31102009GB.fm Page 14 Monday, October 23, 2006 12:29 PM
INTRODUCTION TO WINE
As is well-known, wine can be stored over time: if
kept in a suitable place, white wines can be stored for
about two years from their vintage date, however it
is best to consume them within one year. Light red
wines can be stored for up to two years, whereas
some full-bodied red wines will keep will for ten
years and dessert wines even twenty years.
When purchasing a bottle of wine, immediately put
it in your wine cellar or another suitable place.
There are three all-important factors in the process
going from grape growing to harvesting and
vinification: light, humidity and ambient
temperature. To ensure that the taste of the wine
reaches full maturity and to preserve the bouquet,
proper storage is necessary through the interaction
of these three factors.
Not everyone has a basement suitable for use as a
cellar. Technology has only recently provided an
effective substitute for the classic cellar. Your new
wine cellar is a special appliance specifically designed
to hold and store wines properly. In fact, it should only
be used for your favourite bottles of wine, and not for
fruit, vegetables and tins. In this way, you can suitably
age, store and taste any kind of wine, even if you do
not have a cellar space.
A golden rule for storing your wine bottles is to lay
them horizontally or tilted to ensure that the wine
keeps the cork wet. Many think that this causes the
classic smell of "cork". In actual fact, keeping the
cork in contact with the wine enhances its elasticity,
thereby guaranteeing its functionality.
Another important factor in storing wine is how the
bottles are arranged: the bottles should be
arranged freely but in an orderly way according to
place of origin, type of wine, production area,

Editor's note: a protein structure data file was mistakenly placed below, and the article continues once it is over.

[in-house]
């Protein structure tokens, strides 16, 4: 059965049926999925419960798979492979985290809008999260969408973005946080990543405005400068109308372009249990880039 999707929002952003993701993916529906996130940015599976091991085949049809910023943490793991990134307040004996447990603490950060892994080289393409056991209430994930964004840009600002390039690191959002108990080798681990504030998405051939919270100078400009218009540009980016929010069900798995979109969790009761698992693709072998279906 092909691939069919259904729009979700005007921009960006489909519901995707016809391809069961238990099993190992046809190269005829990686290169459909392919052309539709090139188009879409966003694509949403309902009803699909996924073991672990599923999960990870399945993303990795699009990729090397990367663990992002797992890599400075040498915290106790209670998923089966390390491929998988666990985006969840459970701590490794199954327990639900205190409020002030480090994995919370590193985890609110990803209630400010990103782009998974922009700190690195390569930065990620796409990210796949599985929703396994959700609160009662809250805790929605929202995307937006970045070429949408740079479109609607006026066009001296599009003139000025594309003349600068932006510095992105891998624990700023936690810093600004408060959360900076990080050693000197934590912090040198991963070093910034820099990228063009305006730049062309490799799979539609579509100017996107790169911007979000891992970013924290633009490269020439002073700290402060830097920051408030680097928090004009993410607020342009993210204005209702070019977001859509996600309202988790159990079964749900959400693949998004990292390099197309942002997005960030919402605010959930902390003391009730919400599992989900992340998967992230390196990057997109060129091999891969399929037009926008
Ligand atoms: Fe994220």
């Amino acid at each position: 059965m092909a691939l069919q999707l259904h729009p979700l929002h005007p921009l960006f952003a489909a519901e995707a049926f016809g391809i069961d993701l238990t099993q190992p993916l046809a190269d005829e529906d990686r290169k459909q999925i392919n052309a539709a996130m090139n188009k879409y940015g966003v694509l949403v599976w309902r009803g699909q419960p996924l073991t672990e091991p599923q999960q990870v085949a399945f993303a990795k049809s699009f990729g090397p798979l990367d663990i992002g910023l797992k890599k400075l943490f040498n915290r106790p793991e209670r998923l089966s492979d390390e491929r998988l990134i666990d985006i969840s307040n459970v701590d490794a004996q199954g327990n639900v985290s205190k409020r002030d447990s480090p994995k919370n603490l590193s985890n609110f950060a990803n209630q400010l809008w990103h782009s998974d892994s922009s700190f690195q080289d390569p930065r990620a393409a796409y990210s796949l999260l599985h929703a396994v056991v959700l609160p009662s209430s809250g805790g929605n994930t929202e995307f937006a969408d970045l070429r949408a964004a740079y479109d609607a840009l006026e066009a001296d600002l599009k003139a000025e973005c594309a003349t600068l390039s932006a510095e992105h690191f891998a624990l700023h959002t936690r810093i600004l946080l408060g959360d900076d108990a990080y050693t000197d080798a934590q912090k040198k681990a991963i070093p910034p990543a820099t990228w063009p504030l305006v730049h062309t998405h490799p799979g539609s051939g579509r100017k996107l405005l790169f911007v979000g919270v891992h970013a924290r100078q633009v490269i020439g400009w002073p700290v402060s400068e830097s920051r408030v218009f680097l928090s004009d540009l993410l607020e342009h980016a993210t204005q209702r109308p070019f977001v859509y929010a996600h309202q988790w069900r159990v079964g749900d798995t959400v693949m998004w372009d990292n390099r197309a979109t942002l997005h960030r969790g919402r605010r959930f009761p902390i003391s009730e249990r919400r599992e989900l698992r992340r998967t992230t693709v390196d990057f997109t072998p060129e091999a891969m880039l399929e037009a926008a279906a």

producer and vintage, also using the cataloguing
labels provided. Arranging the bottles so that they
can be easily removed and used prevents any
accidental jolting which, like vibrations, can unsettle
the sediments and alter the visual appearance of the
wine for some time. Therefore, move your bottles
as little as possible, allowing the wine to rest. Do
not push the bottles against the rear wall of the
cellar as this will not only compromise efficient
defrosting, but could also ruin the bottle labels due
to the water droplets collected during defrosting.
Bottle racks must be made from wood, as this
material effectively absorbs any vibrations and keeps
bottles away from the wall which transmits heat or
Also, the bottles of wine must be stored away from
substances or places with strong odours, which can be
easily absorbed by the wine. Therefore, your new
appliance has an active carbon filter to absorb any
impurities in the air.
Temperature and humidity
Temperature is a critical and vital factor during the
entire life-cycle of wine; it determines how well the
wine develops when aged in the bottle. For optimum
storage, the temperature must be kept constant
between 8 and 12°C. Rapid and considerable
temperature changes must be avoided: when the
temperature is too high, the liquids expand,
accelerating the ageing process, whereas excessively
low temperatures (below 4 - 5°C) can cause tartrate
precipitations, a defect that compromises the pleasant
appearance of the wine. In the extreme case of the
temperature falling below 0°C, the wine would freeze
causing the cork to burst
Humidity is also crucial for good storage: dry places
cause the cork to shrink, whereas too damp places
cause mould and harmful microorganisms to form.
The relative humidity must be kept between
50% - 70%.
The cork is a basic component of the bottle: its quality,
selected by the wine-maker, is very important for
correct ageing of the wine. The perfect conditions of the
cork, including corks of the bottles purchased, depend
exclusively on the standards of use and storage
employed by the producer or bottler.